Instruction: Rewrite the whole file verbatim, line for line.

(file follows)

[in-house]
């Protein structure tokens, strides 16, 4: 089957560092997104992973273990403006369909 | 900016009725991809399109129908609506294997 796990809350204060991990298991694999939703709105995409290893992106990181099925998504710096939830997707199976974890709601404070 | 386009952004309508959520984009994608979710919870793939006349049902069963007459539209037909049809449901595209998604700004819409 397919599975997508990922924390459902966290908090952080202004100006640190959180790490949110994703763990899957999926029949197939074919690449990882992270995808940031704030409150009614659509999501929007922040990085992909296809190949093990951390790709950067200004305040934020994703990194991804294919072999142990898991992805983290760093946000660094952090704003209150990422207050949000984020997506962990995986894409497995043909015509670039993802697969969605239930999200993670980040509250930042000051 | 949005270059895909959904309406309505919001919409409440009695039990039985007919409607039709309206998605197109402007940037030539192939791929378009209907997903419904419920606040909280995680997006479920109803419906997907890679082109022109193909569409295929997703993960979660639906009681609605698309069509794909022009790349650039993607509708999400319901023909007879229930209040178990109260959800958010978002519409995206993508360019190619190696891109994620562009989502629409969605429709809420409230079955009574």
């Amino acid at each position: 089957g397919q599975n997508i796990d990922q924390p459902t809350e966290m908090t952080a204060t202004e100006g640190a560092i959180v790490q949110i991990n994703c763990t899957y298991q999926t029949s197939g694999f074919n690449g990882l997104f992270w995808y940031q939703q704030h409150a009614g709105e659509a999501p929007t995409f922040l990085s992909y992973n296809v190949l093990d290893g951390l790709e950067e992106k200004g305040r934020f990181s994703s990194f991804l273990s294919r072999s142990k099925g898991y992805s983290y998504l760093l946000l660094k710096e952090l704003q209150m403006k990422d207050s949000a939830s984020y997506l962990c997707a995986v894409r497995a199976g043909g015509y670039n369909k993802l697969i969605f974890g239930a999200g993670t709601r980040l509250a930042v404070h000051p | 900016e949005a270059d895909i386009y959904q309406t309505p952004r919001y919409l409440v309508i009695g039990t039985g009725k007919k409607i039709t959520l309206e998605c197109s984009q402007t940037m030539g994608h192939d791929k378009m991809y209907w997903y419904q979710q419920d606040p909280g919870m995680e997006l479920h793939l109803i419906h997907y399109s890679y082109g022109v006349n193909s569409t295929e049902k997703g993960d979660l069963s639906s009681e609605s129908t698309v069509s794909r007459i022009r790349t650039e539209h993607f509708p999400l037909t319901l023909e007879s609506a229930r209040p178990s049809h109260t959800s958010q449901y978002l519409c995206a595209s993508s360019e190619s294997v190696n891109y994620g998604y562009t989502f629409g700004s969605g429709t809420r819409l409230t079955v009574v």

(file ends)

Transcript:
[in-house]
């Protein structure tokens, strides 16, 4: 089957560092997104992973273990403006369909 | 900016009725991809399109129908609506294997 796990809350204060991990298991694999939703709105995409290893992106990181099925998504710096939830997707199976974890709601404070 | 386009952004309508959520984009994608979710919870793939006349049902069963007459539209037909049809449901595209998604700004819409 397919599975997508990922924390459902966290908090952080202004100006640190959180790490949110994703763990899957999926029949197939074919690449990882992270995808940031704030409150009614659509999501929007922040990085992909296809190949093990951390790709950067200004305040934020994703990194991804294919072999142990898991992805983290760093946000660094952090704003209150990422207050949000984020997506962990995986894409497995043909015509670039993802697969969605239930999200993670980040509250930042000051 | 949005270059895909959904309406309505919001919409409440009695039990039985007919409607039709309206998605197109402007940037030539192939791929378009209907997903419904419920606040909280995680997006479920109803419906997907890679082109022109193909569409295929997703993960979660639906009681609605698309069509794909022009790349650039993607509708999400319901023909007879229930209040178990109260959800958010978002519409995206993508360019190619190696891109994620562009989502629409969605429709809420409230079955009574």
């Amino acid at each position: 089957g397919q599975n997508i796990d990922q924390p459902t809350e966290m908090t952080a204060t202004e100006g640190a560092i959180v790490q949110i991990n994703c763990t899957y298991q999926t029949s197939g694999f074919n690449g990882l997104f992270w995808y940031q939703q704030h409150a009614g709105e659509a999501p929007t995409f922040l990085s992909y992973n296809v190949l093990d290893g951390l790709e950067e992106k200004g305040r934020f990181s994703s990194f991804l273990s294919r072999s142990k099925g898991y992805s983290y998504l760093l946000l660094k710096e952090l704003q209150m403006k990422d207050s949000a939830s984020y997506l962990c997707a995986v894409r497995a199976g043909g015509y670039n369909k993802l697969i969605f974890g239930a999200g993670t709601r980040l509250a930042v404070h000051p | 900016e949005a270059d895909i386009y959904q309406t309505p952004r919001y919409l409440v309508i009695g039990t039985g009725k007919k409607i039709t959520l309206e998605c197109s984009q402007t940037m030539g994608h192939d791929k378009m991809y209907w997903y419904q979710q419920d606040p909280g919870m995680e997006l479920h793939l109803i419906h997907y399109s890679y082109g022109v006349n193909s569409t295929e049902k997703g993960d979660l069963s639906s009681e609605s129908t698309v069509s794909r007459i022009r790349t650039e539209h993607f509708p999400l037909t319901l023909e007879s609506a229930r209040p178990s049809h109260t959800s958010q449901y978002l519409c995206a595209s993508s360019e190619s294997v190696n891109y994620g998604y562009t989502f629409g700004s969605g429709t809420r819409l409230t079955v009574v």